Nearly three-quarters of Jasper County's registered voters — 72.87 percent — cast ballots in support of candidates for county offices. A total of 19,579 ballots were cast, with 8,370 of those counted as absentee.
Halferty elected sheriff
Ending with 12,088 votes — 63.58 percent — Democrat John Halferty has been elected sheriff of Jasper County for a four-year term. He beat out Republican Steve Hoffman, who garnered a total of 6,888 votes at 36.23 percent.
Halferty, who was born and raised in Jasper County, has served in law enforcement for nearly 25 years, most recently holding the position of chief deputy since 2000.
"I feel really blessed and I'm truly overwhelmed by the amount of support," Halferty said shortly after election results were finalized Tuesday night, thanking his family, friends and employees. "I'm not going to take it lightly. I'll take it very seriously and continue to work hard in my position and continue to make Jasper County a better place."
Hoffman noted that the evening could have gone better for him, but offered his congratulations to the new sheriff.
"I believe we offered a positive message in this campaign. I laid out my resume to the citizens of Jasper County and they've clearly spoken," Hoffman said of his defeat. "I wish them all the best and God speed."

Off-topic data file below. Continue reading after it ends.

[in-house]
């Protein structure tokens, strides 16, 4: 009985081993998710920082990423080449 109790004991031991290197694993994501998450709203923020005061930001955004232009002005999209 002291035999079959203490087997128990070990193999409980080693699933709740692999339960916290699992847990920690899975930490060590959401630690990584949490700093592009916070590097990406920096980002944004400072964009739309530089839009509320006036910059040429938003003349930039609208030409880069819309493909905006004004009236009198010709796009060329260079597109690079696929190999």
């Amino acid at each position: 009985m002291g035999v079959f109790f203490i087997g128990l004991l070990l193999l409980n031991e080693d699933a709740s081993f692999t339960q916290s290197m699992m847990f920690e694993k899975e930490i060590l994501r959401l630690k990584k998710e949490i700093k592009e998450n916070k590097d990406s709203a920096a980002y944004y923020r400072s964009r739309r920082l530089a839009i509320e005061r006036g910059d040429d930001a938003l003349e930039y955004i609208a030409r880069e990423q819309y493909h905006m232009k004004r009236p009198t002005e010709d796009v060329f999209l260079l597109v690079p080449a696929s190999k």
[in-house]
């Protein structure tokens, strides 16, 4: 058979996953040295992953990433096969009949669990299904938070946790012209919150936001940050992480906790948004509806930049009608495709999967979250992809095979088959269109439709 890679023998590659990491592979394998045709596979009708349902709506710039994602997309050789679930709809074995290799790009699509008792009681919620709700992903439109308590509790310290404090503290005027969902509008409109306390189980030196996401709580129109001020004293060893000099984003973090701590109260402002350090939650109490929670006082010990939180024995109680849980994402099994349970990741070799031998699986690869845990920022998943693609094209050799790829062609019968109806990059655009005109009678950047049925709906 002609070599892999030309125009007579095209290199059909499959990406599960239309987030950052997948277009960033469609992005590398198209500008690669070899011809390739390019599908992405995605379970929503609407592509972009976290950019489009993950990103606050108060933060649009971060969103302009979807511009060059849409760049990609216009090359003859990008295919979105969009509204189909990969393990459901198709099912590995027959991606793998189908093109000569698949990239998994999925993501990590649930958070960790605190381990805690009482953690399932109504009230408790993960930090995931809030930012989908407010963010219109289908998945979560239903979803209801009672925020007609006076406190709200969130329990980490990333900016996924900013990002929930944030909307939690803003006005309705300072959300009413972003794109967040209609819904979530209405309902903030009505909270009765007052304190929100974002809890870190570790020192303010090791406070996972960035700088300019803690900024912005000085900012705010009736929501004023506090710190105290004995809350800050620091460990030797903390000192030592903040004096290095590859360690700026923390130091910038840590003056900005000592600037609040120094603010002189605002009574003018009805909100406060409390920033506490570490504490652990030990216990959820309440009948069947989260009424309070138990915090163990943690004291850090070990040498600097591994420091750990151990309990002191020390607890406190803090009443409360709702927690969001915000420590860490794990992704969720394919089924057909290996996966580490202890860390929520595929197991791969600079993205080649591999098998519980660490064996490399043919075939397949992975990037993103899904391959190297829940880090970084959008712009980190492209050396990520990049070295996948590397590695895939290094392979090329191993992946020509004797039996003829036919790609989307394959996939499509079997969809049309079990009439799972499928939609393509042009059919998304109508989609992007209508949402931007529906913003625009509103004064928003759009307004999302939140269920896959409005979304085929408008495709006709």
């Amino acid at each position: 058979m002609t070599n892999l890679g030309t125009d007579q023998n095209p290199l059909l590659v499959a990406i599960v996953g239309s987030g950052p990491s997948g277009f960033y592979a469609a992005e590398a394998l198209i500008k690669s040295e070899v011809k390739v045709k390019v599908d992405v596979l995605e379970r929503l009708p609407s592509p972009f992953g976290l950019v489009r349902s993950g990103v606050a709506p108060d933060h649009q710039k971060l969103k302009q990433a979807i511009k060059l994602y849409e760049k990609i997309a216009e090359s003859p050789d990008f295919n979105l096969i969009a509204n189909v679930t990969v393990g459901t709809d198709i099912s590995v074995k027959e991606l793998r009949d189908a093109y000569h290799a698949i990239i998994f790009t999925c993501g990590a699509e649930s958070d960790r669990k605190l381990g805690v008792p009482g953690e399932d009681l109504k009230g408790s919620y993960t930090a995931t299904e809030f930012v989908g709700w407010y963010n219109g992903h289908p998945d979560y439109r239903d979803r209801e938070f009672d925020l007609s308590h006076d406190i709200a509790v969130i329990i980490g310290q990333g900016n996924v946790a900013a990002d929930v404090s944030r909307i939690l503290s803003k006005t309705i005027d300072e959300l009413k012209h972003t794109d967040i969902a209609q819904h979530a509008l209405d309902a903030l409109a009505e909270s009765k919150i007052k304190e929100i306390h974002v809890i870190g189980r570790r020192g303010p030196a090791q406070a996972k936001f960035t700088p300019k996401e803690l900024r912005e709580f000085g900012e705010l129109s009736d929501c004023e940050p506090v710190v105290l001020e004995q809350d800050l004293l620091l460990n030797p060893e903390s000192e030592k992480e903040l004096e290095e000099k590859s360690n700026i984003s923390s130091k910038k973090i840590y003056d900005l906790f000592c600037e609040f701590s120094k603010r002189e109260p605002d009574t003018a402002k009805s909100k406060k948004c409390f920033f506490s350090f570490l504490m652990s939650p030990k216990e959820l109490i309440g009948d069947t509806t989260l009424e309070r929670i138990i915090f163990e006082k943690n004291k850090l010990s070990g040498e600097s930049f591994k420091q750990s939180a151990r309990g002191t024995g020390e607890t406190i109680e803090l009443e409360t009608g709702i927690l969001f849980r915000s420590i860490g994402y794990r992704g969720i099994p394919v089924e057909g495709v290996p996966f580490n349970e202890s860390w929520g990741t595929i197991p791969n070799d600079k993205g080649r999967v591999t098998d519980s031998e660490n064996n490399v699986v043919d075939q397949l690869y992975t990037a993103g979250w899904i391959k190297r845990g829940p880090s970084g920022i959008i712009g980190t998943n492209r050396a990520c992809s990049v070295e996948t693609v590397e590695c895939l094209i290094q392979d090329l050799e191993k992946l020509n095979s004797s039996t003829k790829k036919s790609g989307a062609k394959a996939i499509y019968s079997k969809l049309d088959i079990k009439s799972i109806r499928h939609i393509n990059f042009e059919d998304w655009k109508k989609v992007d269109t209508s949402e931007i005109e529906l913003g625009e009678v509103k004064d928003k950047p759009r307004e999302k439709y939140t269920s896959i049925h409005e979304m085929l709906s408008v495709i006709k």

Parrott elected county auditor
Garnering 61.46 percent of the Jasper County votes with a total of 11,562, Democrat Dennis Parrott once again was elected to the position of county auditor. He ran against newcomer Laurie Nelson, Republican, who received 38.45 percent of the county's votes for a total of 7,233.
"Basically all I just want to say is thanks to all my supporters, my family, my friends, and too bad we couldn't get the votes to pull it off," Nelson said. "But without their help I wouldn't have done as well. I just want to thank everyone who helped me."
Stevenson re-elected for county supervisor
In the closest county race of Election Day, Democrat Denny Stevenson was re-elected as county supervisor. With 10,307 total votes at 54.48 percent of all votes countywide, he beat out Republican Doug Cupples, who mustered up a respectable 8,587 votes for a total of 45.39 percent.
Before absentee ballots were counted, it looked as if Cupples — who had pulled ahead by 403 votes — could be the winner. However, the winner flip-flopped when Stevenson gathered 5,093 absentee votes compared to Cupples' 2,970, giving the current supervisor the edge he needed to stay on the board.